A new Child Fatality Prevention Report from the state health department documents the way 17 children known to the child welfare system died in 2019 and introduces two new initiatives to target causes of the fatalities.
The Department of Public Health and Human Services report covers deaths that were of children known to the child welfare system. That can mean anything from a report made about abuse concerns specific to a child or that the child was a sibling of a reported case.
It also includes an additional seven deaths of children whom the state's child protection system was not made aware of until after the fatality.
Among the deaths of children already known to the welfare system, five fatalities were caused by unsafe sleep for infants. Four died from medical-related conditions. Three died from abuse and neglect. The other deaths were drownings, a car accident, a firearm and sudden infant death syndrome.
Of the deaths not reported to the state Child and Family Services Division until after the fatality, 29% died from drowning. Another 29% died from abuse and neglect. The other causes of death were unsafe sleep and choking, while one death was undetermined.
The report released Wednesday highlights two initiatives aimed at promoting safe sleep and preventing child drownings.
One is the First Years Initiative, launched in 2018. It focuses on preventing abuse and neglect in very young children and has a focus on safe sleep, including distributing 1,500 cribs to families in 24 counties and on six reservations.
In 2017, there were seven fatalities from unsafe sleep compared to five last year.
“Not only were we able to blanket the state in cribs to almost 10% of infants and their families in the state, amplifying our past work by five-fold, we were also able to develop a safe sleep public education campaign that was designed for Montana families,” said Brie Oliver, executive director of the Montana coalition of Healthy Mothers Healthy Babies, in the report.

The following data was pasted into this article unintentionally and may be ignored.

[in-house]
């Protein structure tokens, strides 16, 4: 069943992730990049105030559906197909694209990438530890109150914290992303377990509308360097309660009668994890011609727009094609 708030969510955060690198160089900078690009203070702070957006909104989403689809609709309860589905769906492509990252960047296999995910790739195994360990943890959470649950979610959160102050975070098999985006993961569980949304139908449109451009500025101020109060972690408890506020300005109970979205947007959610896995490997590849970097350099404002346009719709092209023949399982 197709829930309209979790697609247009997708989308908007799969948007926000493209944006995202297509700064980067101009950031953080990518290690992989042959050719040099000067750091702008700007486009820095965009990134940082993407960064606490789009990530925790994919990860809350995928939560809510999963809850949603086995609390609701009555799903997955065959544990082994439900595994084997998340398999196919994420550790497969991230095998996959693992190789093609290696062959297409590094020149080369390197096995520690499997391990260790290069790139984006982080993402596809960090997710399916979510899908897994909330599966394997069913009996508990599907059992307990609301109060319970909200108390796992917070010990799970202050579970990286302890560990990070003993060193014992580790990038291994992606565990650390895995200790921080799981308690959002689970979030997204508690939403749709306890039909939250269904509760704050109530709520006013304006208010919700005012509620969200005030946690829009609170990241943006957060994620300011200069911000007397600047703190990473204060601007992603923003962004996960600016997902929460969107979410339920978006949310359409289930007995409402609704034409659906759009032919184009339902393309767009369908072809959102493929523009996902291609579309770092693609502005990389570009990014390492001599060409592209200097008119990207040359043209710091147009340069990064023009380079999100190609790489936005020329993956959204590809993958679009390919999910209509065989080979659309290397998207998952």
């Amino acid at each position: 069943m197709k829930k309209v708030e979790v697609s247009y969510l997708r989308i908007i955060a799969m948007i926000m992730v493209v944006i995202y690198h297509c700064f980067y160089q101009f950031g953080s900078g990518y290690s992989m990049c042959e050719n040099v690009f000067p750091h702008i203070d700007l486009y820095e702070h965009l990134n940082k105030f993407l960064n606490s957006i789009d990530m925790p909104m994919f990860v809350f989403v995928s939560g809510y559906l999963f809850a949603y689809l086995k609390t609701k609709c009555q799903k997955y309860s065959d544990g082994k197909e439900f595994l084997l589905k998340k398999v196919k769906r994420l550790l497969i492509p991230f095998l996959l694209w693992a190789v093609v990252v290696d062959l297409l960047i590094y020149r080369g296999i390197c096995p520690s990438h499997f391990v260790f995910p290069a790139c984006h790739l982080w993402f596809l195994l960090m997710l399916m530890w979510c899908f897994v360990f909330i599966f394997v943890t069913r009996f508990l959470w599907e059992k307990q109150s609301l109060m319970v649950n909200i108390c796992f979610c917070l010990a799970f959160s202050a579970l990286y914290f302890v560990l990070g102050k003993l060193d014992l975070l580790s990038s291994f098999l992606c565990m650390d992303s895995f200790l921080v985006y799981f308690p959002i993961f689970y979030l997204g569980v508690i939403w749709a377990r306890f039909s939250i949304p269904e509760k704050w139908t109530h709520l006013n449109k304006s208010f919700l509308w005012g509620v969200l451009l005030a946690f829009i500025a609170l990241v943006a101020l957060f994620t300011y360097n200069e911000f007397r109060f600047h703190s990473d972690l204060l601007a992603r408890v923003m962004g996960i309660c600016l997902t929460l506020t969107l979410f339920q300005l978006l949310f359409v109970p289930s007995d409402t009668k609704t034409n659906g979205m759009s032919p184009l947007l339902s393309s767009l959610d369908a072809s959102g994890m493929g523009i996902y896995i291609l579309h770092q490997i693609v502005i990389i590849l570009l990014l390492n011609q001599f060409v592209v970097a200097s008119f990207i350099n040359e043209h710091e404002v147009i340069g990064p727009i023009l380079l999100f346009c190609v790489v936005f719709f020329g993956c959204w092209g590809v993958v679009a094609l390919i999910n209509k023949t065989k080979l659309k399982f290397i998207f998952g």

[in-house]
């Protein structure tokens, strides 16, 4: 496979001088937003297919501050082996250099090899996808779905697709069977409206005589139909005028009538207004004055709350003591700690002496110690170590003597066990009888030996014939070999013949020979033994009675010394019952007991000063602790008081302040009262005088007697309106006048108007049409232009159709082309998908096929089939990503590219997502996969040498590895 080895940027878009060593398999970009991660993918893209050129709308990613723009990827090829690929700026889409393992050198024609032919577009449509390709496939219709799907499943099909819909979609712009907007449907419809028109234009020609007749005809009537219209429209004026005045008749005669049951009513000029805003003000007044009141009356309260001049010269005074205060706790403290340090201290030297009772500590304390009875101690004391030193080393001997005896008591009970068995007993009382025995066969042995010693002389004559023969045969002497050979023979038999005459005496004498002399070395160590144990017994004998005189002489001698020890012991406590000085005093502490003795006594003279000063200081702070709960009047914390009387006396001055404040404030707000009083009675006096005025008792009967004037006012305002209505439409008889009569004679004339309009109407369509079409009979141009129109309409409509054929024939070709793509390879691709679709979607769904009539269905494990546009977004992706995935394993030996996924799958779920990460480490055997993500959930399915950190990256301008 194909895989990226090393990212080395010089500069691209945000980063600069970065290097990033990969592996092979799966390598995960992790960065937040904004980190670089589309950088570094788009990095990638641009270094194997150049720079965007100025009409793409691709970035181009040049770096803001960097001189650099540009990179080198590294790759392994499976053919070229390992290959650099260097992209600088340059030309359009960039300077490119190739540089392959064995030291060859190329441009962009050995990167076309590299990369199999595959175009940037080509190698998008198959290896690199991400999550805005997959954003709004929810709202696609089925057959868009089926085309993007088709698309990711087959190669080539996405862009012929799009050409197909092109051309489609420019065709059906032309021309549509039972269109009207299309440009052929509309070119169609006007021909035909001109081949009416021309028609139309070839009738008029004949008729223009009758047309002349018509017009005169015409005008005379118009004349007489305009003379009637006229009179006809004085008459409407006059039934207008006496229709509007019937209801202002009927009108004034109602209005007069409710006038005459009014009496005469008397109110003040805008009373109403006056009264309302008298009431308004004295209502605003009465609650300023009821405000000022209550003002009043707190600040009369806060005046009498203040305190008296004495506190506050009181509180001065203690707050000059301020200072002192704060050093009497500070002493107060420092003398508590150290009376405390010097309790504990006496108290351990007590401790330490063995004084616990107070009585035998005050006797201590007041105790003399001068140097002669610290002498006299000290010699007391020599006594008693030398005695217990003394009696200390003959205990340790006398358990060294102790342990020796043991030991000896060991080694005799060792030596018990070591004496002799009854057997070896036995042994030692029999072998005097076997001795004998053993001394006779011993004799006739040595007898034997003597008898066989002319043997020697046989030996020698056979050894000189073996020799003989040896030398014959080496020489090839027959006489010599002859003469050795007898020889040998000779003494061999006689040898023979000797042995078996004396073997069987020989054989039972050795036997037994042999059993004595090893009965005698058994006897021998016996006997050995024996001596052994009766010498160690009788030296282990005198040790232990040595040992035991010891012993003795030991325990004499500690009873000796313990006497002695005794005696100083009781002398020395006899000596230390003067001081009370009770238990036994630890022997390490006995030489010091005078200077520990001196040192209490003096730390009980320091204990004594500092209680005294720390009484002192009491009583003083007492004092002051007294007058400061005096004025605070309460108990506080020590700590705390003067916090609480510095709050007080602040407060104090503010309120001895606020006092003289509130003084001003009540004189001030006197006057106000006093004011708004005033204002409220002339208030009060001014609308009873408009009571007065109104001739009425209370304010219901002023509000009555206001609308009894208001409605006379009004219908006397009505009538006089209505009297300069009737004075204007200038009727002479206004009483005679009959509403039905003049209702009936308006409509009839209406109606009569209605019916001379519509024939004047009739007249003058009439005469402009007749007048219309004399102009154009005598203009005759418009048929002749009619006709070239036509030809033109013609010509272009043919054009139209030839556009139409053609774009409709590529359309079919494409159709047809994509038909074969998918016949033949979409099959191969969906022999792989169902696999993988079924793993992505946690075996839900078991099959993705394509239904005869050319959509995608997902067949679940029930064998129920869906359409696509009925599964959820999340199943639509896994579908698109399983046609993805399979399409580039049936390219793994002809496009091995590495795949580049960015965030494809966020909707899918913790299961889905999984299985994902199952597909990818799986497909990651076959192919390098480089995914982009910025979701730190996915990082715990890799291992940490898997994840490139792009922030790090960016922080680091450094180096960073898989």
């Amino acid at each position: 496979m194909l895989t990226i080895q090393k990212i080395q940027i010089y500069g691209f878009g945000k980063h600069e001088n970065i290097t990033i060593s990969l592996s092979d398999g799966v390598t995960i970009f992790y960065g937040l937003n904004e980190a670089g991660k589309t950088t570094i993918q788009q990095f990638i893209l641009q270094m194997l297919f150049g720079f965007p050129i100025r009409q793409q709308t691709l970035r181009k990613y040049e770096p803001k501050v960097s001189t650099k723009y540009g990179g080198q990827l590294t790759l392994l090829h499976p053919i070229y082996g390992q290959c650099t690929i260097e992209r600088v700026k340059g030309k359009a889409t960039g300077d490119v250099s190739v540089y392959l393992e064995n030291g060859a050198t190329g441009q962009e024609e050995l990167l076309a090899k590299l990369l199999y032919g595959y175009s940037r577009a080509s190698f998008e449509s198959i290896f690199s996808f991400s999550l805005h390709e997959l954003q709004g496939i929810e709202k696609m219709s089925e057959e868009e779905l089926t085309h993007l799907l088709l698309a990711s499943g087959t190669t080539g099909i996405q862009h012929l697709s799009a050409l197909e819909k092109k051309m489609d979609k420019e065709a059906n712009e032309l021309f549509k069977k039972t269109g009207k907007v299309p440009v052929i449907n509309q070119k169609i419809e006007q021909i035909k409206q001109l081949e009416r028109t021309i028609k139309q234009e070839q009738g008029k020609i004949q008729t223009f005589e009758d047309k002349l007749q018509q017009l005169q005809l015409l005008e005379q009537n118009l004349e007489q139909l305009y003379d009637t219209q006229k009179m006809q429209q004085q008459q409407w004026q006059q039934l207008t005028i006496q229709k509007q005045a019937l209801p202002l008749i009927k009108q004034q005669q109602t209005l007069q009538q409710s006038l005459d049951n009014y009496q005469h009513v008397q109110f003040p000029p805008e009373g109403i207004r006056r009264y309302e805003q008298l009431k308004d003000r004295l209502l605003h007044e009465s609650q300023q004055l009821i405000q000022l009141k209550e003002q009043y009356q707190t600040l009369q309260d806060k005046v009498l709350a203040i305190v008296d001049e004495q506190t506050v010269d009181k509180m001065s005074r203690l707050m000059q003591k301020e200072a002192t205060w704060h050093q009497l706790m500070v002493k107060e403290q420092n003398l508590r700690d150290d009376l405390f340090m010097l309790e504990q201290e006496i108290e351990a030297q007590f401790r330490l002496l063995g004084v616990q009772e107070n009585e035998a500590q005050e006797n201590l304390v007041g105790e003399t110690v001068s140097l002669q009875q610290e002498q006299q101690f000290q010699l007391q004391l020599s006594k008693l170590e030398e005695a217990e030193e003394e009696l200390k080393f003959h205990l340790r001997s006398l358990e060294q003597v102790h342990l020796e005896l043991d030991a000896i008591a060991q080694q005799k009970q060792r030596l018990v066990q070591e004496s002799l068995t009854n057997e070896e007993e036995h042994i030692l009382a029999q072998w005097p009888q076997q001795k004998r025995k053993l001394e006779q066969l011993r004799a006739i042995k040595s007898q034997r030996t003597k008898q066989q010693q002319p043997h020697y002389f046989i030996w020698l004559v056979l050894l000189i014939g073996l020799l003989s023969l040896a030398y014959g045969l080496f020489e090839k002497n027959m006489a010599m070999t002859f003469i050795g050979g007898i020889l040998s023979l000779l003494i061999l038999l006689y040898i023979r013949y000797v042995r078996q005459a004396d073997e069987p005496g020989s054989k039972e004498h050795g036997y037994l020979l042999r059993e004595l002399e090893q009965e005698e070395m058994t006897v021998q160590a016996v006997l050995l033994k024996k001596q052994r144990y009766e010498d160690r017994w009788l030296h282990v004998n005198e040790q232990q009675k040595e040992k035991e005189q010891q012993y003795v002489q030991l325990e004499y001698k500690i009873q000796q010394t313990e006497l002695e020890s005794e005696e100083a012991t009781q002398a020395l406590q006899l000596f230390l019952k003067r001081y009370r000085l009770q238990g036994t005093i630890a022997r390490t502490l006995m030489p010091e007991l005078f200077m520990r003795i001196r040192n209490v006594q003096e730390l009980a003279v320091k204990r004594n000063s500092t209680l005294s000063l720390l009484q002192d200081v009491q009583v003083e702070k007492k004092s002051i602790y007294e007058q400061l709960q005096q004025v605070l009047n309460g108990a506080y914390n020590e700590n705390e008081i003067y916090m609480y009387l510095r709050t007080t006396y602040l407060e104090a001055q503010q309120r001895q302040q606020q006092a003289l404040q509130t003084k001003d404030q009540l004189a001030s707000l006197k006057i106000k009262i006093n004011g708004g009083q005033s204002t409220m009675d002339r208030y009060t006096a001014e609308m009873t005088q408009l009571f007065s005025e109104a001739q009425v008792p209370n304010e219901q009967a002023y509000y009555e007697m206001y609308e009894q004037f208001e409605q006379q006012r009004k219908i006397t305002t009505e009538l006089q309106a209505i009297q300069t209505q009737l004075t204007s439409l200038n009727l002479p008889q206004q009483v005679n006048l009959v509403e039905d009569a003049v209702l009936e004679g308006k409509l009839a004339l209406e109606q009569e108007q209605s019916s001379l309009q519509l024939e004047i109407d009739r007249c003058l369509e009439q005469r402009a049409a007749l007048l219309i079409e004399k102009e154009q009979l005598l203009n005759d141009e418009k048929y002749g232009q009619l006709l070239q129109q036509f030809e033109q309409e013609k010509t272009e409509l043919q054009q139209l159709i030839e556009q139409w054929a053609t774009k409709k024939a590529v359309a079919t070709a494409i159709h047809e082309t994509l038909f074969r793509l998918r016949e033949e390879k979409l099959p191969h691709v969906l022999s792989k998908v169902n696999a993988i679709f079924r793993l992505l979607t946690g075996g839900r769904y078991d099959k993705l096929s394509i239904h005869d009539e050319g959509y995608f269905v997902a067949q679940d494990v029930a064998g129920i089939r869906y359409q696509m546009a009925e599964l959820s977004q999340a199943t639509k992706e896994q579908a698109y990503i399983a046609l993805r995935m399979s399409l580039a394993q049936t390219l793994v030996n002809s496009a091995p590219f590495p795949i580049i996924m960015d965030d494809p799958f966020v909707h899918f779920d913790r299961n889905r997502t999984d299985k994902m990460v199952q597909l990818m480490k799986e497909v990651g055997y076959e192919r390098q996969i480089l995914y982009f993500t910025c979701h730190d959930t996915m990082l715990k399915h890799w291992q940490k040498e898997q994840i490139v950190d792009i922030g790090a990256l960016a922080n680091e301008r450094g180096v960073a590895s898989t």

The state health department and the coalition also launched a public awareness campaign about safe sleep, including billboards, print media and online adverting.
While the number of deaths is up from last year, there was a 12% drop in fatalities of children under the age of 1 from 2017 to 2019.
In 2018 there were 12 children who died that CFSD was aware of and two fatalities where the first contact with protective services was after the death. The first fatality report done in Montana that covered a 16-month period from July 2015 to November 2016 found 14 child deaths.
The First Years Initiative has served 651 clients with home visiting since 2018. The service is voluntary and connects case workers and health professionals with pregnant women and new parents with at-home services that can lead to better pregnancy and child health outcomes.
In this year's report, among the deaths of children known to CPS, 10 of the children who died were under the age of 1. Four were between the ages of 1-5. One child was between 6-10 and the other two were between 11-18 years old. Thirteen were male and four were female.
To begin to address drowning deaths, the state health department is partnering with Fish, Wildlife & Parks on a "Kids Don't Float" campaign.
Some drowning deaths were outdoors, and there was also an indoor death in a bathtub where a child was left unattended.
Through the partnership, the health department is sponsoring 336 loaner life jackets to be placed at parks around the state near water.
When schools shut down in response to efforts to slow the spread of the coronavirus, the state saw a drop in the number of calls into the child abuse and neglect hotline. Over the week of March 15, when schools were closed, the hotline received just 425 calls, compared to an average of 765 over a normal week.
The report said that by June, calls had increased following a public awareness campaign. Department Deputy Director Laura Smith said Tuesday that calls are now on trend with what's normal for summer when schools are out. The hotline is 1-866-820-KIDS (5437).
More than three-quarters of the deaths of children known to child protective services, or 13, happened when the child was in the care of their parents. Two deaths happened when a child was living with foster parents. One death was when the child was with a grandparent, while another was with a babysitter.
In the deaths where the first call to CFSD was after the death, four children were with their parents. Two were at day care, while one was with a family friend.
In just over half of the deaths of children known to CPS, there were no criminal charges. There were in 35% of the cases, and a decision is still pending for the rest of the deaths. There were no criminal charges in 86% of the deaths where CPS was not notified until after the fatality.
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